By Delwyn Dickey
Isolation often goes hand-in-hand with farming. For young workers, going to town to hang-out with their mates can be an hour’s drive away or longer, or the roster means they’re often working when you’re not. Add too much alcohol, perhaps a relationship breakup, and life can get very tough.
Reducing rural suicide by giving students the skills they need to look after their own mental health and recognise when others are struggling, is behind the WellMates programme developed at Lincoln University. Lincoln and Massey Universities are joining forces and with nearly $130,000 from the Massey – Lincoln and Agricultural Industry Trust Capability Development and Research Fund (MLAIT CDR) plan to extend the programme to Massey University agricultural students, with research to determine how effective it is at both universities.
If it is shown to be effective at reducing suicide among young farmers it could be included as a compulsory part of agricultural programmes on their campuses. When the global dairy crisis hit in the 2015/2016 season, an economic downturn in the dairy farming industry saw real concerns over the mental health of farmers with a possible increase in suicides.
Surprisingly, little was known about suicide connected to farmers, so suicide expert Dr Annette Beautrais, University of Canterbury, looked into it.
While the research outcomes were always going to be grim, there were some unexpected and worrying results.
Financial pressure made a negligible contribution to suicide risk, and it was young farmhands who were struggling the most, rather than farm owners and managers. Half of the dairy farm suicides were men – farm hands – under 30 years old. Even more alarming, half of these young men were teenagers straight out of home and just getting into the workforce.
These findings have been backed up by recent research in farming communities in Queensland, Australia.
Agricultural lecturers at Lincoln University had heard accounts over several years of some of their students from the one-year Agricultural Diploma, heading back on to farms and taking their own lives. They got in touch with the welbeing department at Lincoln and asked for a programme to get something out to students.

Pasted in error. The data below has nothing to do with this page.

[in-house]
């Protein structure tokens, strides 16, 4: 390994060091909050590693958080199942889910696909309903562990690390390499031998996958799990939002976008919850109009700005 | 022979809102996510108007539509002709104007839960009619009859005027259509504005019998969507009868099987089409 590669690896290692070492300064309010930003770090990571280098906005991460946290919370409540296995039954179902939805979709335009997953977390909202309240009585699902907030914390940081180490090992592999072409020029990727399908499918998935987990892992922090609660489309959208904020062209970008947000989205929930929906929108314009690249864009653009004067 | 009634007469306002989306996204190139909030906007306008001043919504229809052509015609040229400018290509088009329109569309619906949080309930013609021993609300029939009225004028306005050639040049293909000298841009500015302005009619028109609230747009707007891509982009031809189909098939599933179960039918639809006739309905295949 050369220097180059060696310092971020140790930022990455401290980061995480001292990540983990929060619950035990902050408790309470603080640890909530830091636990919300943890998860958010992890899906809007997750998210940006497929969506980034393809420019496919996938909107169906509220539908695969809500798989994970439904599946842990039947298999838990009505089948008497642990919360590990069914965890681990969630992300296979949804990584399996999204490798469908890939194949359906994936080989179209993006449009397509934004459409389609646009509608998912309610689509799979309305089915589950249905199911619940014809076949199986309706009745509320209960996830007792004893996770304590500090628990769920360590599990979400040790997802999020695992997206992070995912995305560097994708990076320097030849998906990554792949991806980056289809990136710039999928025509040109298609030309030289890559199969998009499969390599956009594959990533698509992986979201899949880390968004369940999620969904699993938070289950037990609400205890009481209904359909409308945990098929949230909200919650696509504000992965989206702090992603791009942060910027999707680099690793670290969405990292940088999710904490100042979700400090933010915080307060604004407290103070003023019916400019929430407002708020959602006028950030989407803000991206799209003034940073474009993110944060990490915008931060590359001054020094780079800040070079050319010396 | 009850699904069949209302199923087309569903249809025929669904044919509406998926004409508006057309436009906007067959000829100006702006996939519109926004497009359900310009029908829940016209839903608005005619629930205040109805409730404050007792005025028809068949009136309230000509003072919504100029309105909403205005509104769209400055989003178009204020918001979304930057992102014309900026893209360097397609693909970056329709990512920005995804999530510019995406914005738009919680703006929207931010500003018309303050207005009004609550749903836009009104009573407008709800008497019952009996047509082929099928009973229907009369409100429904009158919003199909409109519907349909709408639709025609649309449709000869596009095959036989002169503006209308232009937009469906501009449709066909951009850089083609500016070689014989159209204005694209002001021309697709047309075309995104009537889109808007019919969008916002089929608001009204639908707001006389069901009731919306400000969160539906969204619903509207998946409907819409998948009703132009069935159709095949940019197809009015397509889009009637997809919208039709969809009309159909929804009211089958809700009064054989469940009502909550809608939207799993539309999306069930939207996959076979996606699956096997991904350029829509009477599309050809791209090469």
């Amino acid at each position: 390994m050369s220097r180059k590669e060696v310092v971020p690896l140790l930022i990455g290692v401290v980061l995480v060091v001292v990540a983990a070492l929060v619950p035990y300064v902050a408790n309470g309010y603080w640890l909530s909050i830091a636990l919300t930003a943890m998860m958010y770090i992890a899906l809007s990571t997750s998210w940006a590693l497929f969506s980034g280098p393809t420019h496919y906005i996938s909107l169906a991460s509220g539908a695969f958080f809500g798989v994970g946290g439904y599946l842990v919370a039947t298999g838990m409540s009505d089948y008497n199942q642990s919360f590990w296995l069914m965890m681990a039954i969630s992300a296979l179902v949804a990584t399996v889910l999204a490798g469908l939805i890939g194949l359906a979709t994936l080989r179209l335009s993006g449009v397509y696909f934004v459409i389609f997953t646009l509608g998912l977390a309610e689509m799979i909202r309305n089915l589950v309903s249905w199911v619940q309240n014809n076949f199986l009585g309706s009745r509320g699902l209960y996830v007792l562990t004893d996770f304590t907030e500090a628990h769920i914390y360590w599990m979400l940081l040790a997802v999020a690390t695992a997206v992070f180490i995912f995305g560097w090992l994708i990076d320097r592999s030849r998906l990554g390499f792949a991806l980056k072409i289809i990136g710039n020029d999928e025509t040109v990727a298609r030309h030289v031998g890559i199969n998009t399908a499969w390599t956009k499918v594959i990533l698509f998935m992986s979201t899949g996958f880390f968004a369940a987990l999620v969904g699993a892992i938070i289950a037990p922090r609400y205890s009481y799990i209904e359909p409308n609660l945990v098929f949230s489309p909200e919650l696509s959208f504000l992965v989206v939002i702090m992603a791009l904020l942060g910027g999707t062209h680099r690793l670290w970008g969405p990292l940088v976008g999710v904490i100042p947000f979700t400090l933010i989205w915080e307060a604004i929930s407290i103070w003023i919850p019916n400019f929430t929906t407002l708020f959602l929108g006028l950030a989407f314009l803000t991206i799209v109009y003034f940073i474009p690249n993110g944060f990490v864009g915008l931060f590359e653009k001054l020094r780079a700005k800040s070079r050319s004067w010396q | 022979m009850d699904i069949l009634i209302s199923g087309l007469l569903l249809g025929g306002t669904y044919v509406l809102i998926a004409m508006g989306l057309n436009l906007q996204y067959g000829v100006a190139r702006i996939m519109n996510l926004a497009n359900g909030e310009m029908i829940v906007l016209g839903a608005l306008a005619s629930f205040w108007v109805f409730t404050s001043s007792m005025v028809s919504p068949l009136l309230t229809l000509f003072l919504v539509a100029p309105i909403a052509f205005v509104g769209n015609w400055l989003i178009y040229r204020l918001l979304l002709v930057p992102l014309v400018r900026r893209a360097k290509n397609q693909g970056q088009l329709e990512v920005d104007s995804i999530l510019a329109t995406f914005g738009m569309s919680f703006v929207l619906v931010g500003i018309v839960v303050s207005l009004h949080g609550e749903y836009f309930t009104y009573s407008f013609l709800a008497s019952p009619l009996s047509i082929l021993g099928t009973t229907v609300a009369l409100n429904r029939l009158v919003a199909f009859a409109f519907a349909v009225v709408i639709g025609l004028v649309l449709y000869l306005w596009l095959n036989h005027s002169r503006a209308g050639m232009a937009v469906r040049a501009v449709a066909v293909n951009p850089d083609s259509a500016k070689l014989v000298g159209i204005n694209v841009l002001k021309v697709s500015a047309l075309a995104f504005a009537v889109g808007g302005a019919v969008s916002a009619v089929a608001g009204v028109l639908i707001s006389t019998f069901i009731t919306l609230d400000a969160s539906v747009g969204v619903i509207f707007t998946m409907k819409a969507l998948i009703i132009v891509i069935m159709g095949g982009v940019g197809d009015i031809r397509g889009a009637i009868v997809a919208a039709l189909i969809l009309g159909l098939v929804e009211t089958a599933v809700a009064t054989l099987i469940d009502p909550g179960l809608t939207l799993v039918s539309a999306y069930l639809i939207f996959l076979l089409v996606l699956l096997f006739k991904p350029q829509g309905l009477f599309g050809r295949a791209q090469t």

“They were concerned they were teaching students all this agricultural stuff but they weren’t learning how to look after themselves when they got back out, particularly on to isolated farms,” says Lincoln University wellbeing counsellor Louise Winder.
“Most of the help and support out in rural areas is aimed at older farmers as they’re seen to be the ones carrying the load for climate change and prices. But not a lot is aimed at the young farm workers who are most likely to suicide,” Louise says.
“It made sense that tertiary institutes, that work in agriculture, are the places to get that.”
Last year the first two-hour WellMates, a resilience and positive mental health workshop ran as part of the Agricultural Diploma. While not compulsory, with 5% of their final mark connected to the quiz at the end of the workshop, it was well patronised with 100 students taking part.
Rural mental health group Farmstrong is helping with resources along with masters student Katherine Wright at Otago Polytechnic whose work looking at young rural men and suicide will also feed into the programme.
Run more as a conversation by other students who have been trained up, with role play and case studies, the aim is to talk about suicide, mental health and not feeling okay in a normal conversation – without there being any shame attached to it, Louise says.
By normalising it, the hope is students will take that back to their communities and make them safer. Not just for these students, but by them getting involved when they see someone is struggling. This could also see them become more supportive of co-workers and employees as they progress in their careers.
The incidence of suicidal thinking is the same in urban and rural communities, Louise says, but easy access to guns on farms makes them a huge problem for young men. There are five times the number of gun suicides in rural areas than in other communities.
This is one reason normalising talk around feeling down is important, Louise says.
They may spot behaviour in a mate – they’re feeling low, suicidal perhaps, and being comfortable talking to them about it. Keeping up with them more, perhaps suggesting taking the gun for a couple of weeks until they’re feeling better – just helping each other.
Wellness courses are open to criticism as there is often no follow up to see if they actually work, says Dr Nicky Stanley-Clarke from Massey’s School of Social Work who is involved with the project.
If data from surveys and interviews with this programme show it is effective, that will strengthen the case for it tobe rolled out to all agricultural students, she says.